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|Title:||Conformon-driven biopolymer shape changes in cell modeling|
Generalized Franck-Condon principle
Time- and space-dependent shape change(r)s of biopolymers
|Citation:||Ji, S., Ciobanu, G. (2003). Conformon-driven biopolymer shape changes in cell modeling. BioSystems 70 (2) : 165-181. ScholarBank@NUS Repository. https://doi.org/10.1016/S0303-2647(03)00038-8|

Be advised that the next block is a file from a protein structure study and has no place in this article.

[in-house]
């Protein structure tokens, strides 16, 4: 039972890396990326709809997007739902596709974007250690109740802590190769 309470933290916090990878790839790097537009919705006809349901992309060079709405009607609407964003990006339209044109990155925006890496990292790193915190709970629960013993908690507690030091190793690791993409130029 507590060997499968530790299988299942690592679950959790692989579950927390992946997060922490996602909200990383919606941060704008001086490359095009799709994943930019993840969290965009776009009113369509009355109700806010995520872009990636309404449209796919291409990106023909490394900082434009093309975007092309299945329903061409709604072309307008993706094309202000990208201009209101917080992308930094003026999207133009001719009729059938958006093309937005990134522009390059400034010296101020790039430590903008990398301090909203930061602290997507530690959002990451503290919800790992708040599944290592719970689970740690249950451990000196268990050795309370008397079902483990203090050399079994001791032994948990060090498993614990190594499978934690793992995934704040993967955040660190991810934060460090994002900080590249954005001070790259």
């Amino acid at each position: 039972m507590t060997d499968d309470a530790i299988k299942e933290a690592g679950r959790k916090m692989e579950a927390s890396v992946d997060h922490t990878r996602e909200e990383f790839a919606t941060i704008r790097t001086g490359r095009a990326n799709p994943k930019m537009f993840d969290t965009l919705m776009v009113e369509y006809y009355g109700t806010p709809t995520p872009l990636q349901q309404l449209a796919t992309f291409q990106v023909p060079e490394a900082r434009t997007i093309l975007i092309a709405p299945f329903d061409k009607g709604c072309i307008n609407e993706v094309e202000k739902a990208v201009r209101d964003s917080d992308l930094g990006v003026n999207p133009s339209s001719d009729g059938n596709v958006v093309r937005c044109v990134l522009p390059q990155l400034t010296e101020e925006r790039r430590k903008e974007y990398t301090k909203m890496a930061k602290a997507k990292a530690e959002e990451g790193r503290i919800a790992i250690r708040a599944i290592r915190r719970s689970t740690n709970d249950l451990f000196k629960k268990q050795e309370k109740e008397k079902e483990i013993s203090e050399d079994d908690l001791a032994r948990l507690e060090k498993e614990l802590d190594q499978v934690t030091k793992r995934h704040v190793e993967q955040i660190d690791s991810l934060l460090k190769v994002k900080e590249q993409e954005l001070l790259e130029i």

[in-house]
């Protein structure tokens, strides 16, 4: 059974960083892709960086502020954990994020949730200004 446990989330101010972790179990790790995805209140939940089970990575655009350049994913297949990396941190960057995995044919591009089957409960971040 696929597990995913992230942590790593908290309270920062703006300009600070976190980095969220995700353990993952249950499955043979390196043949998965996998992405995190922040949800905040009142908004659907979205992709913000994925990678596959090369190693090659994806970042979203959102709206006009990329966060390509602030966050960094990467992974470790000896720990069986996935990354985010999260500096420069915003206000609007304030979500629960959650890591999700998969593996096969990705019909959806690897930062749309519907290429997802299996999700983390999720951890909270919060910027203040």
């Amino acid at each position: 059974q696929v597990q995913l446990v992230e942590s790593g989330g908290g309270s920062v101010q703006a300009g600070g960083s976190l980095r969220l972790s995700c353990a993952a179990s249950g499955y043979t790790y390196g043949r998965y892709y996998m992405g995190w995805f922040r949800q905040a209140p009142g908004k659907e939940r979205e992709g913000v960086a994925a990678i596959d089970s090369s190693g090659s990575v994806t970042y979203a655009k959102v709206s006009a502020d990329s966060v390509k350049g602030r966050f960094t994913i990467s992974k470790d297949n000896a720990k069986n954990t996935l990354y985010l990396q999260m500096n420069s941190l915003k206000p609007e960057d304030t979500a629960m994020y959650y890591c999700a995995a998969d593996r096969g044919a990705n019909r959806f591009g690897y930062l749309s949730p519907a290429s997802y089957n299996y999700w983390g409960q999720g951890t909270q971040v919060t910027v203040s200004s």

|Abstract:||Conceptual models of the atom preceded the mathematical model of the hydrogen atom in physics in the second decade of the 20th century. The computer modeling of the living cell in the 21st century may follow a similar course of development. A conceptual model of the cell called the Bhopalator was formulated in the mid-1980s, along with its twin theories known as the conformon theory of molecular machines and the cell language theory of biopolymer interactions [Ann. N.Y. Acad. Sci. 227 (1974) 211; BioSystems 44 (1997) 17; Ann. N.Y. Acad. Sci. 870 (1999a) 411; BioSystems 54 (2000) 107; Semiotica 138 (1-4) (2002a) 15; Fundamenta Informaticae 49 (2002b) 147]. The conformon theory accounts for the reversible actions of individual biopolymers coupled to irreversible chemical reactions, while the cell language theory provides a theoretical framework for understanding the complex networks of dynamic interactions among biopolymers in the cell. These two theories are reviewed and further elaborated for the benefit of both computational biologists and computer scientists who are interested in modeling the living cell and its functions. One of the critical components of the mechanisms of cell communication and cell computing has been postulated to be space- and time-organized teleonomic (i.e. goal-directed) shape changes of biopolymers that are driven by exergonic (free energy-releasing) chemical reactions. The generalized Franck-Condon principle is suggested to be essential in resolving the apparent paradox arising when one attempts to couple endergonic (free energy-requiring) biopolymer shape changes to the exergonic chemical reactions that are catalyzed by biopolymer shape changes themselves. Conformons, defined as sequence-specific mechanical strains of biopolymers first invoked three decades ago to account for energy coupling in mitochondria, have been identified as shape changers, the agents that cause shape changes in biopolymers. Given a set of space- and time-organized teleonomic shape changes of biopolymers driven by conformons, all of the functions of the cell can be accounted for in molecular terms - at least in principle. To convert a conceptual model of the cell into a computer model, it is necessary to represent the conceptual model in an algebraic language. To this end, we have begun to apply the process algebra of Milner [Communicating and Mobile Systems: The π-calculus, Cambridge University Press, Cambridge, 1999] to develop what is here called the "shape algebra," capable of describing complex and mobile patterns of interactions among biomolecules leading to cell functions. © 2003 Elsevier Science Ireland Ltd. All rights reserved.|
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